By Andre Ash,
Word in Black
Miguel Cardona, secretary of the U.S. Department of Education, wrote an opinion column in the Tampa Bay Times, calling to “enrich public schools, not ban books and topics.”
Secretary Cardona laid out a number of ideas for how to proceed with the evolution of public education as how and what students are taught has been spotlighted by some politicians taking a firm stance in criticizing what has been introduced in the classroom.
How Cardona sees it, “parents don’t want politicians dictating what their children can learn, think and believe,” according to the column. “That’s not how public education is supposed to work in a free country.”
The education secretary’s stance is an outward rebuke to Florida Governor Ron DeSantis and other Republican politicians seeking to ban certain books and studies.
DeSantis’ administration has banned Florida’s public schools from teaching advanced placement of African American studies. A pilot college course the state’s Department of Education says “significantly lacks educational value” and would consider a revised curriculum with “lawful, historically accurate content.”
DeSantis has said Black history is required but has publicly called out the course in what he believes was designed to advance a political agenda to “indoctrinate.”
The move to cancel the advanced Black studies course comes after the Governor’s Stop Woke Act, a bill he signed into law in 2022 to fight off diversity and inclusion efforts in schools and businesses.
In a one-on-one interview with the Michigan Chronicle, Cardona hits back at this effort he believes is designed to remove Black history.
“I’m tired of these attacks on DEI (Diversity, Equity, and Inclusion). I’m tired of politicians who are trying to score points and infusing themselves in our schools,” Secretary Cardona remarked.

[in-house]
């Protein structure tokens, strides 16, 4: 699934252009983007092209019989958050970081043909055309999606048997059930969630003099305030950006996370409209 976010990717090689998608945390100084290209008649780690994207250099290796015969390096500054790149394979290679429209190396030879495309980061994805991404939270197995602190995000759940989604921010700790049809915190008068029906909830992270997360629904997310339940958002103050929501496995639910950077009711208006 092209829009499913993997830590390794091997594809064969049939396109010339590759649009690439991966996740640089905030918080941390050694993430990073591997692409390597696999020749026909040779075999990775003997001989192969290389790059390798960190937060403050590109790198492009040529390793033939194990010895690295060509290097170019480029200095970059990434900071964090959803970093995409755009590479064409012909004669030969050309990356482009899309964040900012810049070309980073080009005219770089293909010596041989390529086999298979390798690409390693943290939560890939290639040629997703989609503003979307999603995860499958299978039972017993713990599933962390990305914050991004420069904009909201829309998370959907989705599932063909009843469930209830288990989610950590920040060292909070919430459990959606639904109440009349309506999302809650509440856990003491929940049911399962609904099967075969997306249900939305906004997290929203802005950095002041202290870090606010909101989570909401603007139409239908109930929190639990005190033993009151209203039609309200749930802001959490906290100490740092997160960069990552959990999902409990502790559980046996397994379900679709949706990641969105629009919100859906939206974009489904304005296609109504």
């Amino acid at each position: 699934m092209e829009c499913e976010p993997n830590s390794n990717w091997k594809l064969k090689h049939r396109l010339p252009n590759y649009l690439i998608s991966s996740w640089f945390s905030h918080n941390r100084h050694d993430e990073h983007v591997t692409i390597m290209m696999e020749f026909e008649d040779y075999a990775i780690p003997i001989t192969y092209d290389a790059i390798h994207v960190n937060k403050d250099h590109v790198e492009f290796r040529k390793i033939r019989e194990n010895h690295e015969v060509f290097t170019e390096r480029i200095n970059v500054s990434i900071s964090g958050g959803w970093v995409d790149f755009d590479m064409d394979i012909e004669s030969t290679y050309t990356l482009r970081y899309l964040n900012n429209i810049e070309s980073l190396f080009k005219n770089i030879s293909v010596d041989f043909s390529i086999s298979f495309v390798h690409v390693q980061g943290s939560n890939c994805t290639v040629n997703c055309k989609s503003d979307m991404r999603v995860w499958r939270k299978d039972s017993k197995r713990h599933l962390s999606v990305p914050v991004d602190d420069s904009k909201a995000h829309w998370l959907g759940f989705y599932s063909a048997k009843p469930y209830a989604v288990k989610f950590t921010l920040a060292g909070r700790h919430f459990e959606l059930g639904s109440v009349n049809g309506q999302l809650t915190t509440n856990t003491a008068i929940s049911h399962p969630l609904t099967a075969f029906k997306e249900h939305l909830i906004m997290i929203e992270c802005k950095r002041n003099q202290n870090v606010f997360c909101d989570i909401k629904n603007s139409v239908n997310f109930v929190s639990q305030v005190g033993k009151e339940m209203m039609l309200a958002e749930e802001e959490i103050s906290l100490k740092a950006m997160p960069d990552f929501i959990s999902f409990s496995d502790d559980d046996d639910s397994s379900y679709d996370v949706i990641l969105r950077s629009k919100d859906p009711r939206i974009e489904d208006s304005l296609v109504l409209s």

He believes a local school board and educators should set the curriculum in schools, while parents should have access and a say in their child’s education as well. The education secretary says what’s happening across the nation is censorship in schools and government overreach.
“It’s not just one state that is doing this,” Cardona said. “My concern is around targeting Black history or books that highlight the Black experience in our country. My concern with that is that it’s very specific, it’s very targeted.”
Cardona wants children to see themselves in the curriculum, learning where we’ve been as a nation, who we are, and where we’re going.
“These discussions can be hard. But they become impossible when politicians try to hijack them to promote their own partisan agendas,” according to Cardona’s opinion column.
In his interview, Secretary Cardona said he had to strike back on Florida’s efforts to silence Black studies and other similar attacks on it.
“It’s a very specific attack on Black history and for me, silence is complicity, so not saying something would be a problem for me – so, I said what I said.”“Attempts to divide our schools, attempts to target specific groups of people just goes against the role of public education.”
This article was originally published by Word in Black.